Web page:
The couple is succeeding. The Calypso twins confidently move towards unpacking the abandoned loot and always end up way ahead of our third group of brave adventurers. The decisive moment is coming soon.

Meeting the game's enigmatic villain

The Calypso twins were unlucky to take the stage after the amazing Jack; in his shadow, Tyreen and Troy are lost. Apparently, that’s why they occasionally do really nasty things. After a couple of individual script twists, you not only want to quickly kill these bloggers, but also throw a rotten tomato at every first scriptwriter responsible for Calypso’s antics. They wanted to raise the stakes and surpass the great predecessor, but as a result, they only seriously spoiled the overall BL story twice (or even three times).

It’s a good thing that Borderlands is more about crazy planets themselves. The story goes in circles, characters fight, deceive, grow, die, and kill strictly on schedule, but the world lives a real life.

Let’s take, for example, the most beautiful decorations.

I repeat, BL3 finally broke free from the supposedly barren Pandora. In the previous part, the planet was filled with all sorts of things like glaciers and swamps, and it was great. But. Even with the more or less logical explanation that spring came to the crazy bald ball and it bloomed, Pandora was bursting at the seams and losing its original charm.

In the third part, the designers, on the one hand, returned to the cliché “One planet – one setting,” and on the other hand, they allowed themselves to thoroughly work on, um, the background. One “urban” location turned into a big city, with its tricks, quirks, and lots of hidden places. The swamp – although large, the size of a DLC – became really healthy, and the rare alien ruins are now also a separate planet.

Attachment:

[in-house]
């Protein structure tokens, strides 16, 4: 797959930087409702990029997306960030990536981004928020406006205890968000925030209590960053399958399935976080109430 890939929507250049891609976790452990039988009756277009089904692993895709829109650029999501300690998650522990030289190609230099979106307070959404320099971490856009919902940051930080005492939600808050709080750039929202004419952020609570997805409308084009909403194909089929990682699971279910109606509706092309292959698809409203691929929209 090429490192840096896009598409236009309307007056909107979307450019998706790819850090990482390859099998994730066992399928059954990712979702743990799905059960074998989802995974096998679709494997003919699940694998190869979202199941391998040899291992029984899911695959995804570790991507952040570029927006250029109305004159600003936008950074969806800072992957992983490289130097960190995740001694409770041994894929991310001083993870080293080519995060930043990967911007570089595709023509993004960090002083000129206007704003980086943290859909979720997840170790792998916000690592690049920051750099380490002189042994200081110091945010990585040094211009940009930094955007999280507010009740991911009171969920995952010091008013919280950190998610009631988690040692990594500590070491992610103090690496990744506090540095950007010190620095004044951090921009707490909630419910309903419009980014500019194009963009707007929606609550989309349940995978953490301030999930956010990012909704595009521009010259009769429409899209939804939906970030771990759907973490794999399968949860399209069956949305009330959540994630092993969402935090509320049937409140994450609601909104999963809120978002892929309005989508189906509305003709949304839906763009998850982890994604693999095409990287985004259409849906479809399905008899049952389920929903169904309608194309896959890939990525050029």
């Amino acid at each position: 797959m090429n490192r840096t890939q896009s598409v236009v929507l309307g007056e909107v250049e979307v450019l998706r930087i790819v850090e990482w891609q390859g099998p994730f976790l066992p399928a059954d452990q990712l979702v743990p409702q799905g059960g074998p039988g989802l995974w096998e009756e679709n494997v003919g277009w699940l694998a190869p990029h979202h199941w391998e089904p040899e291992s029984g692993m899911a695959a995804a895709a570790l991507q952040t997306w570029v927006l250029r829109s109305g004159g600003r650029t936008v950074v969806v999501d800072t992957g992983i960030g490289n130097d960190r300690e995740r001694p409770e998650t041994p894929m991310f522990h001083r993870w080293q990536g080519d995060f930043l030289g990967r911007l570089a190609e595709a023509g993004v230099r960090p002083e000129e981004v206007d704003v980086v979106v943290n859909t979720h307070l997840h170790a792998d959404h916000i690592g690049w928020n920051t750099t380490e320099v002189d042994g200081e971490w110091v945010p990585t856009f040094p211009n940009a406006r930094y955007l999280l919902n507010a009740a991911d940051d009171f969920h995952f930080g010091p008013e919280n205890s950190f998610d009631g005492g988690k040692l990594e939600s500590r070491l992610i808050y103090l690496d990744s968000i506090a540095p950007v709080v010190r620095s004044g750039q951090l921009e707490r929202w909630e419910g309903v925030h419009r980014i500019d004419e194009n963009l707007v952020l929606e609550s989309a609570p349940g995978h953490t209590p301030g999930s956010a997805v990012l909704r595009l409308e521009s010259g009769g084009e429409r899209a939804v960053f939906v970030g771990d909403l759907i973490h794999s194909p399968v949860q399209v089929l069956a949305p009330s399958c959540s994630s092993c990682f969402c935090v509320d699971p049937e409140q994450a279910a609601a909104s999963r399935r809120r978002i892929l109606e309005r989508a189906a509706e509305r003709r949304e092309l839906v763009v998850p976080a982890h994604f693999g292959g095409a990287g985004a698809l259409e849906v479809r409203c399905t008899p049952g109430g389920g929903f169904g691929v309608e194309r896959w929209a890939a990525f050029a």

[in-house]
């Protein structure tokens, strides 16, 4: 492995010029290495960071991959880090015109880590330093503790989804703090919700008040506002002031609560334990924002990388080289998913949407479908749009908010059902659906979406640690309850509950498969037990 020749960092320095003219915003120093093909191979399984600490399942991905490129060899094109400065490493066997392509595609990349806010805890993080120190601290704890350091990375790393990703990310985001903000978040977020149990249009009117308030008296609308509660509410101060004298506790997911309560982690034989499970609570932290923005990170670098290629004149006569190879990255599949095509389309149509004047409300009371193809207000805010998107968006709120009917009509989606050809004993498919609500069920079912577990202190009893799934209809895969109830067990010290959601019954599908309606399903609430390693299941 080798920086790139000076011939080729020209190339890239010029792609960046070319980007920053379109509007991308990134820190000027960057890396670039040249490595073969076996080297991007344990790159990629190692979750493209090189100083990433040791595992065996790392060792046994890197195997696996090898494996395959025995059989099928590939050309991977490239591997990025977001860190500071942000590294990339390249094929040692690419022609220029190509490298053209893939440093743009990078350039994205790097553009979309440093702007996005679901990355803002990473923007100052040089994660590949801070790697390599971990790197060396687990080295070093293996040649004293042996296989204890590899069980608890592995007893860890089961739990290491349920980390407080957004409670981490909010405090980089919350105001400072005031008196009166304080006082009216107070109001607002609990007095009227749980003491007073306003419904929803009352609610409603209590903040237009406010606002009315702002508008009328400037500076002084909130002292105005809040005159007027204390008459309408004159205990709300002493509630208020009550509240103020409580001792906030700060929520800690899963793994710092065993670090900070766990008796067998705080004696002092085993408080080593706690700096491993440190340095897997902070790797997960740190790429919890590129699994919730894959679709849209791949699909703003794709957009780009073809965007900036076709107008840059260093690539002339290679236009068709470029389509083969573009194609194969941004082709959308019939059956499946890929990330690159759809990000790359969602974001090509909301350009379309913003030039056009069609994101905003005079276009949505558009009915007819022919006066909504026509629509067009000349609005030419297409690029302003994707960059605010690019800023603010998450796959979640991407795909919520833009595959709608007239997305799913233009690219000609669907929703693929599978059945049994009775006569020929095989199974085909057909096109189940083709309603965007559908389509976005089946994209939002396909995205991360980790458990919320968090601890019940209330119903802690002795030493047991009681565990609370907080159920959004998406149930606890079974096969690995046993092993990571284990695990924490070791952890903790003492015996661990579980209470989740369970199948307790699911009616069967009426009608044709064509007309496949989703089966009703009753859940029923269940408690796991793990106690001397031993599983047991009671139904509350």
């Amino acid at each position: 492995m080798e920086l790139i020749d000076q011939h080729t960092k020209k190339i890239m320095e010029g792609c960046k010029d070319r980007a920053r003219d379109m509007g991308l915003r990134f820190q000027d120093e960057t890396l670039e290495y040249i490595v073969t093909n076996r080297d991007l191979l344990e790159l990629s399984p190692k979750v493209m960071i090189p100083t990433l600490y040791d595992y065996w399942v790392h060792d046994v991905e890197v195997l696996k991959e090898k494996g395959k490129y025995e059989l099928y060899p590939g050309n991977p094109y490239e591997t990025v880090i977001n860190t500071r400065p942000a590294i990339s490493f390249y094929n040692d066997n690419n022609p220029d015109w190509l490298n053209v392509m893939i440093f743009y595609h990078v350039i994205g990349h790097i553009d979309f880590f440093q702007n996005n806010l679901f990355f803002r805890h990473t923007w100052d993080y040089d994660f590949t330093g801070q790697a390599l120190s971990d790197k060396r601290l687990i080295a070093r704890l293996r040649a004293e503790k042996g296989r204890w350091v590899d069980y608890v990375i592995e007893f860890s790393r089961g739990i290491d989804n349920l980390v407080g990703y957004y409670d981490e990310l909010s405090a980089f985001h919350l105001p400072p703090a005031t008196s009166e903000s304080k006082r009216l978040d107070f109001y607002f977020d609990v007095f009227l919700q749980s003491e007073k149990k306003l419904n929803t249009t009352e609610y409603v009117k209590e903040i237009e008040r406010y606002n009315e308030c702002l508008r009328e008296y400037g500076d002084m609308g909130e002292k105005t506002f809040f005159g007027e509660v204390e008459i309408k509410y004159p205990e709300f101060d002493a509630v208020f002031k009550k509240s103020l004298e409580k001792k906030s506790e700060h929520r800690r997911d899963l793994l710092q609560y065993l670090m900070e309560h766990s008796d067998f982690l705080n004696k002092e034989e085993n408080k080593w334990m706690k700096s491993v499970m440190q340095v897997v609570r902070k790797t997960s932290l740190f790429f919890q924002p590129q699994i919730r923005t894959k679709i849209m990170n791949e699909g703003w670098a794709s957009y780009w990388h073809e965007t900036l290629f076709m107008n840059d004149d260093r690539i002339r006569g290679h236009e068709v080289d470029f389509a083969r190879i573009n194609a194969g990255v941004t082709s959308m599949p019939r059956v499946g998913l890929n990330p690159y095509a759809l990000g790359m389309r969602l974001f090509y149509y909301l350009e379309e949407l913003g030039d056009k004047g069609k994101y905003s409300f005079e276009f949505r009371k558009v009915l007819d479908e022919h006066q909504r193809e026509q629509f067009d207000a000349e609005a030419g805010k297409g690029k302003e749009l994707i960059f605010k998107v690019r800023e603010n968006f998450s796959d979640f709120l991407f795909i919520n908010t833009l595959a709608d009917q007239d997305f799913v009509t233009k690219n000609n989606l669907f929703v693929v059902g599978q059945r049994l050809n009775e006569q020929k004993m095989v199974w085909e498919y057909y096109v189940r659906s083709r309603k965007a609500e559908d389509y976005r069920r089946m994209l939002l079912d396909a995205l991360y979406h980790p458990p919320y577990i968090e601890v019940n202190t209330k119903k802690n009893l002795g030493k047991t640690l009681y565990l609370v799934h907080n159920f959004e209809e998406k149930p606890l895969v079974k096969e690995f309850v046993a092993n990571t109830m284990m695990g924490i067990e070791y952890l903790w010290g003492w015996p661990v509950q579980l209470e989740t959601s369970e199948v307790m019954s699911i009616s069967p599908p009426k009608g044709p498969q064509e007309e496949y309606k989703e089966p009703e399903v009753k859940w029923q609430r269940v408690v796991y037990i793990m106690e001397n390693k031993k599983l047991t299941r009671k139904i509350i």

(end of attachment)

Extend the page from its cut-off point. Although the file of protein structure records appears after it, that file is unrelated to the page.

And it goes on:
Exploring ruined and desolate landscapes

And most importantly, by increasing the quantity, the locations have not lost in quality even once. I would even say they have gained. The sandboxes are filled to the brim with interesting places, which in turn are filled with loot, enemies, small details that tell us about the world of Borderlands, and easter eggs.

The “corridor” maps have also become more interesting. Returning to them after the initial playthrough, of course, is not as desirable as returning to the large game areas, but overall, running around them is still fun.

Especially considering that from now on, you can return to the main checkpoints in the locations with just two clicks from anywhere.

I can’t even remember the last time I was so enthusiastically exploring the nooks and crannies of a first-person shooter. Or even an action RPG. The closest adequate comparison would be Civilization, where you want to make a couple more moves, but instead, you snap out of your gaming trance only somewhere around dawn. Except here, instead of a couple of moves, there are a couple of dead ends, potentially rich in various surprises.

Oh, there’s nothing here. Well, then I’ll at least go over there, find a chest, and quit the game. What’s this, only green guns? What nonsense, Borderlands won’t leave me alone until I get at least one blue gun. Oh, and here’s a side quest starting. Just right, I’ll do it now, and that’s it.

And Borderlands 3 has enough content for a week of such marathons. At least.

Collecting rare and valuable loot

The second interim assessment of Borderlands 3 is 8 out of 10. Despite the open spaces that appeal to fans of lively grinding, the plot objectively drags the game down.

Spoiler: most likely, in the last part of the BL3 review, this score will be played back. Because the game is practically perfect as a direct sequel. More details – in a few days.

Borderlands 3
PC, PS4, Xbox One
Action, Multiplayer
Gearbox Software
Gearbox Software
Release Date:
Editor's rating:
Is it worth playing? (If the score is more than 70%)